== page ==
Without getting into "One More Day", which is a fun debate, but one I can have elsewhere, I know very clearly why I dropped Amazing Spider-Man.
The promise of impact.
I feel like Amazing Spider-Man has removed the promise to me, the reader, that the events that happen in the book will be important to the character, and through him, important to me.
This isn't the first time this has happened to me in reading comic books either. The death and rebirth of Jean Grey is probably the best example, though there are others. When the reality of "drama" is removed from a comic book, often shown through the death of a character, but not always, then I am no longer as invested in the story telling.
I understand that some people will say that they are able to just digest the new material for what it is, as fun entertainment, and that's great for them, but I don't feel the same way.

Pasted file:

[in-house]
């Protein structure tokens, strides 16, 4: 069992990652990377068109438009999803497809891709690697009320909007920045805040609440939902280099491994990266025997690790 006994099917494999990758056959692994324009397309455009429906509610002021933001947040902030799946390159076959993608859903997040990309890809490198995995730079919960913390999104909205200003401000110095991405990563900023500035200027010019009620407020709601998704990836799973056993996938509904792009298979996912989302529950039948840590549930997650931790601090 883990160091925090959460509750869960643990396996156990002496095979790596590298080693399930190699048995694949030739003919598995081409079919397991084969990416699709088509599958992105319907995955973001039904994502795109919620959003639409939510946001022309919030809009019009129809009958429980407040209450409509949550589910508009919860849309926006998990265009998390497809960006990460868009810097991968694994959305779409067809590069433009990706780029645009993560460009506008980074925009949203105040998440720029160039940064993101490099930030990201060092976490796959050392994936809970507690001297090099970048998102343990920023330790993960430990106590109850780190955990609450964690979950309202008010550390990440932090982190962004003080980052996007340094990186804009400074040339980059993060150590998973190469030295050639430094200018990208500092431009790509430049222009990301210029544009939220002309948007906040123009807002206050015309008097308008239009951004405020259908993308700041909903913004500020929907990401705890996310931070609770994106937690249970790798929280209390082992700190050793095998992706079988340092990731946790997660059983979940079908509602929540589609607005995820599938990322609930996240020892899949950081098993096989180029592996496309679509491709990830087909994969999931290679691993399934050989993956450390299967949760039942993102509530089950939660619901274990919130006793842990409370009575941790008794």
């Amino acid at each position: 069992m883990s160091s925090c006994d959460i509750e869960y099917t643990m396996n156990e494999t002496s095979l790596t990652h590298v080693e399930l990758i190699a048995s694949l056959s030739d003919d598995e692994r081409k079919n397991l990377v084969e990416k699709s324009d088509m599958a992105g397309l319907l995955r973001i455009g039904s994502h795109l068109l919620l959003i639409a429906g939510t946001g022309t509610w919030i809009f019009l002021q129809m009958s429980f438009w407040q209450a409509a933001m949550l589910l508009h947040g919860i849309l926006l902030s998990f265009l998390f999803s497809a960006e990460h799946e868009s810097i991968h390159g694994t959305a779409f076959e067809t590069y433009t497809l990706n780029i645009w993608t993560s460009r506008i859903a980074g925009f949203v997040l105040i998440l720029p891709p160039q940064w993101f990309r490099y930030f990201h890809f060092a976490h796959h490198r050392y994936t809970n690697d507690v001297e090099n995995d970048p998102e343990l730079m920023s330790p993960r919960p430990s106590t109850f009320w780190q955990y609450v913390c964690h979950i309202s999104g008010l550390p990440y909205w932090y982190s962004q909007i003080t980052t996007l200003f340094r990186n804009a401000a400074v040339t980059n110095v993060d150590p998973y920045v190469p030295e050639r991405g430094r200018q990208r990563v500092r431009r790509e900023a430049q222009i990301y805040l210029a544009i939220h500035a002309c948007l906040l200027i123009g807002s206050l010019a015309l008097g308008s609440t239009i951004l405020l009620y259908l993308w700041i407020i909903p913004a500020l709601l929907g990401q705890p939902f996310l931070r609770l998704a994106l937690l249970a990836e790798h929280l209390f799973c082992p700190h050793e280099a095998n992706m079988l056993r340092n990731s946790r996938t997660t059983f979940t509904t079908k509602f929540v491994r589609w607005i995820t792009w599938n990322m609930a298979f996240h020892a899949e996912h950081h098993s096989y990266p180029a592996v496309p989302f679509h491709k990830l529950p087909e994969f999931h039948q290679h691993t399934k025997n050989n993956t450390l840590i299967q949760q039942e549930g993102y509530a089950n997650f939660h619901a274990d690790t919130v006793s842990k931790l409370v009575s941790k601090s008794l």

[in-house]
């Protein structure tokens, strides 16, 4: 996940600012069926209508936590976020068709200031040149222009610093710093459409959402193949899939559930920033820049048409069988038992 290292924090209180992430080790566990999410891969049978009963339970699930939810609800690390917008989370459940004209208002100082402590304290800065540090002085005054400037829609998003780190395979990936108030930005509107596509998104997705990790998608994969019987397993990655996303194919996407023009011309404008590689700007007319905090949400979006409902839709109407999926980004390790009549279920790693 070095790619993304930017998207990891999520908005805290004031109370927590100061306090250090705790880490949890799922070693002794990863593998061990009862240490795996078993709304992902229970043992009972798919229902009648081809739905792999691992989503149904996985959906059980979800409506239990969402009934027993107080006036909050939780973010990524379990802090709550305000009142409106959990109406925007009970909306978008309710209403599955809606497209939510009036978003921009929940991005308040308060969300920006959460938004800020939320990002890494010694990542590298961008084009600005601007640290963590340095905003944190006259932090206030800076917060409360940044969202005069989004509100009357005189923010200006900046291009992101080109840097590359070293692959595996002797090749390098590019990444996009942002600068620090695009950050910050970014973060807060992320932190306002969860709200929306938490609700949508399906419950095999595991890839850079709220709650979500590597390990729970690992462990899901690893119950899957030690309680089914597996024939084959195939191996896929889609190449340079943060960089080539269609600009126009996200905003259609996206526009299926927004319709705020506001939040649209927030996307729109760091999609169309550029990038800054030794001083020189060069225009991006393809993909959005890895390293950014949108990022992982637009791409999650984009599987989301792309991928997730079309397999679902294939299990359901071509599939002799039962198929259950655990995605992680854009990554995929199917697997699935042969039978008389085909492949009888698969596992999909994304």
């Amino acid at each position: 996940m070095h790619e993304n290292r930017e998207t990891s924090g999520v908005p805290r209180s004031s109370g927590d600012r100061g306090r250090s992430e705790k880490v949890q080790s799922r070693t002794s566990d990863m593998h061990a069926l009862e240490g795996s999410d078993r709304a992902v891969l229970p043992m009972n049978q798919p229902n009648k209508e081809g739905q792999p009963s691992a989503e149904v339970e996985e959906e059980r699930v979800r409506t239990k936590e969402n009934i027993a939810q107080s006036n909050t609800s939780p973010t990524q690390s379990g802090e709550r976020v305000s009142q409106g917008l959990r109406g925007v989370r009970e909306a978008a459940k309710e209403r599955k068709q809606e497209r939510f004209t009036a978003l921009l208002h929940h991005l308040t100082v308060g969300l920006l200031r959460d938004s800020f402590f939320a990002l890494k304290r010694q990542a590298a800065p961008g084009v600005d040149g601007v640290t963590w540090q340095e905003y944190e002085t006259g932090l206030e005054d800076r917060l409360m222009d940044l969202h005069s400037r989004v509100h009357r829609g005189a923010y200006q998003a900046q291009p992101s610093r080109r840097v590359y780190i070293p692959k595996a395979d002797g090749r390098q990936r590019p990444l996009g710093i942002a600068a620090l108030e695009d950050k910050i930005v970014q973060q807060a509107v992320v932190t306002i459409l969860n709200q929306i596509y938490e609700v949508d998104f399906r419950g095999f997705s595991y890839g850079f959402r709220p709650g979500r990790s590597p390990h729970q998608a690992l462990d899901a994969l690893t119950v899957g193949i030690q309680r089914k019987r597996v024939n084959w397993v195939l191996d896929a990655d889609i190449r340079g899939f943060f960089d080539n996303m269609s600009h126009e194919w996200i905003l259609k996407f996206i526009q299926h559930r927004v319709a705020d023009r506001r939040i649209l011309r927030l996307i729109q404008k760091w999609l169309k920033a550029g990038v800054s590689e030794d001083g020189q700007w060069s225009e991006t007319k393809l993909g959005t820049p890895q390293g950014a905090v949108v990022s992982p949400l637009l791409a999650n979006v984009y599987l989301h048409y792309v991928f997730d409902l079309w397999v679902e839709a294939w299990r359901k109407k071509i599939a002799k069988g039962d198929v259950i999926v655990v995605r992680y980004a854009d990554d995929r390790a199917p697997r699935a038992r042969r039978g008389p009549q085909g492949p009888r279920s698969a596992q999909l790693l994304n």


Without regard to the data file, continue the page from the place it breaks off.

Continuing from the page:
Take for example, a television series. Let's use "ER" for this example, as I think it's got a pretty good track record for maintaining it's continuity. If, this season, they had said "Doctor Greene didn't die of cancer, that was his twin brother!" then the reality of the "drama" would be challenged, and it would feel to me that the emotional investment I had made in the events surrounding the death of the character were cheated out of me, and I would feel bad about being a consumer of the television show.
So, as a reader of Spider-Man, or any comic book, for that matter, I feel that there is an unspoken deal between myself and the publisher that I will give them not only my dollars, but an emotional investment in their characters, and in return, I expect fine art and writing, and some care not to disregard the feelings that they've evoked from me previously.
That's not always the case, but I'd like to think it is.
And that is why I stopped buying Amazing Spider-Man.
Spider-Man, in challenging the reality and promised impact of the events that occur within it's pages, broke that unwritten contract with me. It suddenly said "Hey Scott, I know we told you earlier that this was important, but *sike!* it wasn't! We don't think that story we told you before was good enough, so it doesn't matter how much emotion you put into it, we're undoing it all. Hope you give us your money next month." I won't. I dropped the book, and I don't feel bad about it at all.